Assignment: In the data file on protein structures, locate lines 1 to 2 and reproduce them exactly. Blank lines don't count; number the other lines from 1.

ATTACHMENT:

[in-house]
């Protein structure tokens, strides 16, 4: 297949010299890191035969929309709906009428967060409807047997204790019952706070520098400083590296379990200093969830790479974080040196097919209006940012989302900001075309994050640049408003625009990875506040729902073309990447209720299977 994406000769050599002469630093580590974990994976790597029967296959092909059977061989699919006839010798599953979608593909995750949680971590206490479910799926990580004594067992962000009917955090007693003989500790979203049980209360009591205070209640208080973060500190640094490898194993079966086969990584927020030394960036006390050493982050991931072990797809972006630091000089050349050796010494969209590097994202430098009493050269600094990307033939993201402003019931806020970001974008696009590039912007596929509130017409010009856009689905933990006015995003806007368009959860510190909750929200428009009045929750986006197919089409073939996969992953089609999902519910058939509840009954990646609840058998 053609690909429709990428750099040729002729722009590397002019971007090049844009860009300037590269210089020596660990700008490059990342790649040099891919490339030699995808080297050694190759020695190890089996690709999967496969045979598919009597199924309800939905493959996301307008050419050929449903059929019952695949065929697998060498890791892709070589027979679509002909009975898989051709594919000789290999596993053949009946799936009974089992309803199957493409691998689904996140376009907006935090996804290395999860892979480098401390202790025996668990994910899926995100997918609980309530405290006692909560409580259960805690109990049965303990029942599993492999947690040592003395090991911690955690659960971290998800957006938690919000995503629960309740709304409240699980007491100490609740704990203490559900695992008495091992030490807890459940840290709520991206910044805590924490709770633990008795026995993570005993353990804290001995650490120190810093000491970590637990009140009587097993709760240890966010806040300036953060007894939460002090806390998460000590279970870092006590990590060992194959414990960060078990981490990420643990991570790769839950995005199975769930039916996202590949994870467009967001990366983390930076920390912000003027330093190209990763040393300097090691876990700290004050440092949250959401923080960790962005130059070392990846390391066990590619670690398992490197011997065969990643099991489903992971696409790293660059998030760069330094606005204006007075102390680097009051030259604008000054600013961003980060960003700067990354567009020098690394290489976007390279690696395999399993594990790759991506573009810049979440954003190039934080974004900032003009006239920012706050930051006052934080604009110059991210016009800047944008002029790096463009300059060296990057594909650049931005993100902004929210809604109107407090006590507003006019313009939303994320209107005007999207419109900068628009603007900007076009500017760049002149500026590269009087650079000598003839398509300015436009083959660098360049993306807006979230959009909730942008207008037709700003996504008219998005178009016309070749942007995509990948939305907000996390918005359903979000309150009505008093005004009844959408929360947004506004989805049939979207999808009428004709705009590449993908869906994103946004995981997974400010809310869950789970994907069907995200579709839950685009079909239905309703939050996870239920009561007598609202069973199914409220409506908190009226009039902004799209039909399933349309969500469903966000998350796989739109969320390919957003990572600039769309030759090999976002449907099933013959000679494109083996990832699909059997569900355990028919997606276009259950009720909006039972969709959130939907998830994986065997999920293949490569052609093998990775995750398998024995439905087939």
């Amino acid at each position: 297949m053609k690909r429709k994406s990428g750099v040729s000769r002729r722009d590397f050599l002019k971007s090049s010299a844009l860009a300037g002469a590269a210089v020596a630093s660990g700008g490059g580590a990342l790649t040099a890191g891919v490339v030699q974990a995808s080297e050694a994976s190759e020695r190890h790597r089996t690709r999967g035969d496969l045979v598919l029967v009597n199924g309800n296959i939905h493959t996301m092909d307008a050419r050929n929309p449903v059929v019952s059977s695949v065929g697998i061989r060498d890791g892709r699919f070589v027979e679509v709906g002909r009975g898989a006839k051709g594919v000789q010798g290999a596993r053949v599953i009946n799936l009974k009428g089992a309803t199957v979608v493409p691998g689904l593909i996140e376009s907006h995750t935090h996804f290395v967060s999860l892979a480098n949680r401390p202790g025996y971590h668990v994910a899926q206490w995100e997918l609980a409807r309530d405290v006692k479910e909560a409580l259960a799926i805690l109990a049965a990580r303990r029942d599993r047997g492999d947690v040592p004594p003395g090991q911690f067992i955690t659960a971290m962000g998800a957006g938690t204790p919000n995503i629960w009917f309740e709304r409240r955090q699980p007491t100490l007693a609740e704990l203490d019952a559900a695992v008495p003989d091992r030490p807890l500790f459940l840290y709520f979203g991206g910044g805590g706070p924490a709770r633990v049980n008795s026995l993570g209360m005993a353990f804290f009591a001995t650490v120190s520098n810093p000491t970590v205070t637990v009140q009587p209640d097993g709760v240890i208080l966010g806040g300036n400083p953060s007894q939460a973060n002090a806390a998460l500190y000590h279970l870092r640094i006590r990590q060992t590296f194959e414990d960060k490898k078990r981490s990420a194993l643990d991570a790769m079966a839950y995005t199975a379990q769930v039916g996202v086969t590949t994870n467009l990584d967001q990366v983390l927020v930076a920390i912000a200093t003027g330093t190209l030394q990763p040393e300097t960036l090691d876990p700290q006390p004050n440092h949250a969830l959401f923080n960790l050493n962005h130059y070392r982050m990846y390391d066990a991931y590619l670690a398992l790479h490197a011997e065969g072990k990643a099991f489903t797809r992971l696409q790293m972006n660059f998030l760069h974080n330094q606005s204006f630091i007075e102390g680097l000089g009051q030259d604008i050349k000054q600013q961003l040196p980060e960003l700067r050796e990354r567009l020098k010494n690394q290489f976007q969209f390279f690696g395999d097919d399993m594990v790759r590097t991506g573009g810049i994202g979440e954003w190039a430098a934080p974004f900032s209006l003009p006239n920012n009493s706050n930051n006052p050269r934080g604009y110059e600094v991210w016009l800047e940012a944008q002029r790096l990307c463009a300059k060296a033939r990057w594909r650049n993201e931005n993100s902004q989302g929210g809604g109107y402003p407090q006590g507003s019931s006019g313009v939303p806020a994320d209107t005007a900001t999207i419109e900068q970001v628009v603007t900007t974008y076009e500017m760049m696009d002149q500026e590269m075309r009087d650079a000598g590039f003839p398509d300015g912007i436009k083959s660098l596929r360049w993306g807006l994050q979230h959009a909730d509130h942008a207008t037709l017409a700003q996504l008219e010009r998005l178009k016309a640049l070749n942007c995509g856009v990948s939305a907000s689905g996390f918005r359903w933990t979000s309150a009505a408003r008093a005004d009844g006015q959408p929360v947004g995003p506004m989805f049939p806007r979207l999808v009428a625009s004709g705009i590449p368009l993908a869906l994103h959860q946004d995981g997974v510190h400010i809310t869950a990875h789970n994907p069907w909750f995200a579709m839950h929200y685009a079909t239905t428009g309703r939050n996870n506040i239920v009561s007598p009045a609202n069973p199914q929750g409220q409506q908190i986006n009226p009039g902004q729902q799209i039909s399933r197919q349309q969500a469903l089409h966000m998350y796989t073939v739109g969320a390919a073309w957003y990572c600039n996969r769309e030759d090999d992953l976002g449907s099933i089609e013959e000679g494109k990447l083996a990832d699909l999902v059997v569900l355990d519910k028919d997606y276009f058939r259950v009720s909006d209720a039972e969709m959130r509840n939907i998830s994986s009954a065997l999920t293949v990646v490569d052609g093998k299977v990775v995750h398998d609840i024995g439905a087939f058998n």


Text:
[in-house]
């Protein structure tokens, strides 16, 4: 297949010299890191035969929309709906009428967060409807047997204790019952706070520098400083590296379990200093969830790479974080040196097919209006940012989302900001075309994050640049408003625009990875506040729902073309990447209720299977 994406000769050599002469630093580590974990994976790597029967296959092909059977061989699919006839010798599953979608593909995750949680971590206490479910799926990580004594067992962000009917955090007693003989500790979203049980209360009591205070209640208080973060500190640094490898194993079966086969990584927020030394960036006390050493982050991931072990797809972006630091000089050349050796010494969209590097994202430098009493050269600094990307033939993201402003019931806020970001974008696009590039912007596929509130017409010009856009689905933990006015995003806007368009959860510190909750929200428009009045929750986006197919089409073939996969992953089609999902519910058939509840009954990646609840058998 053609690909429709990428750099040729002729722009590397002019971007090049844009860009300037590269210089020596660990700008490059990342790649040099891919490339030699995808080297050694190759020695190890089996690709999967496969045979598919009597199924309800939905493959996301307008050419050929449903059929019952695949065929697998060498890791892709070589027979679509002909009975898989051709594919000789290999596993053949009946799936009974089992309803199957493409691998689904996140376009907006935090996804290395999860892979480098401390202790025996668990994910899926995100997918609980309530405290006692909560409580259960805690109990049965303990029942599993492999947690040592003395090991911690955690659960971290998800957006938690919000995503629960309740709304409240699980007491100490609740704990203490559900695992008495091992030490807890459940840290709520991206910044805590924490709770633990008795026995993570005993353990804290001995650490120190810093000491970590637990009140009587097993709760240890966010806040300036953060007894939460002090806390998460000590279970870092006590990590060992194959414990960060078990981490990420643990991570790769839950995005199975769930039916996202590949994870467009967001990366983390930076920390912000003027330093190209990763040393300097090691876990700290004050440092949250959401923080960790962005130059070392990846390391066990590619670690398992490197011997065969990643099991489903992971696409790293660059998030760069330094606005204006007075102390680097009051030259604008000054600013961003980060960003700067990354567009020098690394290489976007390279690696395999399993594990790759991506573009810049979440954003190039934080974004900032003009006239920012706050930051006052934080604009110059991210016009800047944008002029790096463009300059060296990057594909650049931005993100902004929210809604109107407090006590507003006019313009939303994320209107005007999207419109900068628009603007900007076009500017760049002149500026590269009087650079000598003839398509300015436009083959660098360049993306807006979230959009909730942008207008037709700003996504008219998005178009016309070749942007995509990948939305907000996390918005359903979000309150009505008093005004009844959408929360947004506004989805049939979207999808009428004709705009590449993908869906994103946004995981997974400010809310869950789970994907069907995200579709839950685009079909239905309703939050996870239920009561007598609202069973199914409220409506908190009226009039902004799209039909399933349309969500469903966000998350796989739109969320390919957003990572600039769309030759090999976002449907099933013959000679494109083996990832699909059997569900355990028919997606276009259950009720909006039972969709959130939907998830994986065997999920293949490569052609093998990775995750398998024995439905087939």